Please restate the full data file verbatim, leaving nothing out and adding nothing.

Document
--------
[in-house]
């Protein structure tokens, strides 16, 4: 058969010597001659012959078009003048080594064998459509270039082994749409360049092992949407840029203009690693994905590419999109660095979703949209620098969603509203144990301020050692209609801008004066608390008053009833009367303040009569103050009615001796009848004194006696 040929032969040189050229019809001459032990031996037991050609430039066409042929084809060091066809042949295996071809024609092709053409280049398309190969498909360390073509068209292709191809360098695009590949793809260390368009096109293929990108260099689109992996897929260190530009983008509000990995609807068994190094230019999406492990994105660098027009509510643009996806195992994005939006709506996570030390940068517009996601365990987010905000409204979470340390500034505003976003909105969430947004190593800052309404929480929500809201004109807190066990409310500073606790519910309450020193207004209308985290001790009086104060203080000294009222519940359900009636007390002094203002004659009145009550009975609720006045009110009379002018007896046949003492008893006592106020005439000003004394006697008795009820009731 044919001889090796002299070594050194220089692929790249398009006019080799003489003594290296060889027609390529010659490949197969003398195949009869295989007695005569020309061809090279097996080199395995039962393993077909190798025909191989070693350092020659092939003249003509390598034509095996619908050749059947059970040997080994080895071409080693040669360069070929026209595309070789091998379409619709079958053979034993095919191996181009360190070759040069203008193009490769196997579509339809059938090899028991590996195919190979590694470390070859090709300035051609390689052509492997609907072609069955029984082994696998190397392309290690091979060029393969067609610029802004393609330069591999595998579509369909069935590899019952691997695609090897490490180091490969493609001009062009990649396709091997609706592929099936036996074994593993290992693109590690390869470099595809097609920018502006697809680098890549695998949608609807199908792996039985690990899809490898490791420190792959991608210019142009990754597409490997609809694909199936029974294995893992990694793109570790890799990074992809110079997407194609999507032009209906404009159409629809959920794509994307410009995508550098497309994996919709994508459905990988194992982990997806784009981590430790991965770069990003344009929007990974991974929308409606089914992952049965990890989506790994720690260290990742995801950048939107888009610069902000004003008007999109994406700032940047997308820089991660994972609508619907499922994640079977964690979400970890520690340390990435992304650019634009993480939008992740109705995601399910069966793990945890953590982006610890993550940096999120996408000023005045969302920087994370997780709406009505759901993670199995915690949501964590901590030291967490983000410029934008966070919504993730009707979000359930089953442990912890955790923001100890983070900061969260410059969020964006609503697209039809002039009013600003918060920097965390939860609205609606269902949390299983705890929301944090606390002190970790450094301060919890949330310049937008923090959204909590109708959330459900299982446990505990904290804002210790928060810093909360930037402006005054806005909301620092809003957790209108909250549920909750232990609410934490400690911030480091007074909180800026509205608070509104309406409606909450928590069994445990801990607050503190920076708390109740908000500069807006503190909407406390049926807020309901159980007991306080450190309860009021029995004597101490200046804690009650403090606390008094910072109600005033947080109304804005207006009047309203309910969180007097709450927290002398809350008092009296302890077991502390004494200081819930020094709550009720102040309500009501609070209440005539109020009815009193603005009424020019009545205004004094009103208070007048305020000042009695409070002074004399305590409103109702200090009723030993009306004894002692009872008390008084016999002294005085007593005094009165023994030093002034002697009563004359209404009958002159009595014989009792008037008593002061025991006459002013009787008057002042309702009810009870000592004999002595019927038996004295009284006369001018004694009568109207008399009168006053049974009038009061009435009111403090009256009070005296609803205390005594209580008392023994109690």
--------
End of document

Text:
[in-house]
């Protein structure tokens, strides 16, 4: 058969010597001659012959078009003048080594064998459509270039082994749409360049092992949407840029203009690693994905590419999109660095979703949209620098969603509203144990301020050692209609801008004066608390008053009833009367303040009569103050009615001796009848004194006696 040929032969040189050229019809001459032990031996037991050609430039066409042929084809060091066809042949295996071809024609092709053409280049398309190969498909360390073509068209292709191809360098695009590949793809260390368009096109293929990108260099689109992996897929260190530009983008509000990995609807068994190094230019999406492990994105660098027009509510643009996806195992994005939006709506996570030390940068517009996601365990987010905000409204979470340390500034505003976003909105969430947004190593800052309404929480929500809201004109807190066990409310500073606790519910309450020193207004209308985290001790009086104060203080000294009222519940359900009636007390002094203002004659009145009550009975609720006045009110009379002018007896046949003492008893006592106020005439000003004394006697008795009820009731 044919001889090796002299070594050194220089692929790249398009006019080799003489003594290296060889027609390529010659490949197969003398195949009869295989007695005569020309061809090279097996080199395995039962393993077909190798025909191989070693350092020659092939003249003509390598034509095996619908050749059947059970040997080994080895071409080693040669360069070929026209595309070789091998379409619709079958053979034993095919191996181009360190070759040069203008193009490769196997579509339809059938090899028991590996195919190979590694470390070859090709300035051609390689052509492997609907072609069955029984082994696998190397392309290690091979060029393969067609610029802004393609330069591999595998579509369909069935590899019952691997695609090897490490180091490969493609001009062009990649396709091997609706592929099936036996074994593993290992693109590690390869470099595809097609920018502006697809680098890549695998949608609807199908792996039985690990899809490898490791420190792959991608210019142009990754597409490997609809694909199936029974294995893992990694793109570790890799990074992809110079997407194609999507032009209906404009159409629809959920794509994307410009995508550098497309994996919709994508459905990988194992982990997806784009981590430790991965770069990003344009929007990974991974929308409606089914992952049965990890989506790994720690260290990742995801950048939107888009610069902000004003008007999109994406700032940047997308820089991660994972609508619907499922994640079977964690979400970890520690340390990435992304650019634009993480939008992740109705995601399910069966793990945890953590982006610890993550940096999120996408000023005045969302920087994370997780709406009505759901993670199995915690949501964590901590030291967490983000410029934008966070919504993730009707979000359930089953442990912890955790923001100890983070900061969260410059969020964006609503697209039809002039009013600003918060920097965390939860609205609606269902949390299983705890929301944090606390002190970790450094301060919890949330310049937008923090959204909590109708959330459900299982446990505990904290804002210790928060810093909360930037402006005054806005909301620092809003957790209108909250549920909750232990609410934490400690911030480091007074909180800026509205608070509104309406409606909450928590069994445990801990607050503190920076708390109740908000500069807006503190909407406390049926807020309901159980007991306080450190309860009021029995004597101490200046804690009650403090606390008094910072109600005033947080109304804005207006009047309203309910969180007097709450927290002398809350008092009296302890077991502390004494200081819930020094709550009720102040309500009501609070209440005539109020009815009193603005009424020019009545205004004094009103208070007048305020000042009695409070002074004399305590409103109702200090009723030993009306004894002692009872008390008084016999002294005085007593005094009165023994030093002034002697009563004359209404009958002159009595014989009792008037008593002061025991006459002013009787008057002042309702009810009870000592004999002595019927038996004295009284006369001018004694009568109207008399009168006053049974009038009061009435009111403090009256009070005296609803205390005594209580008392023994109690």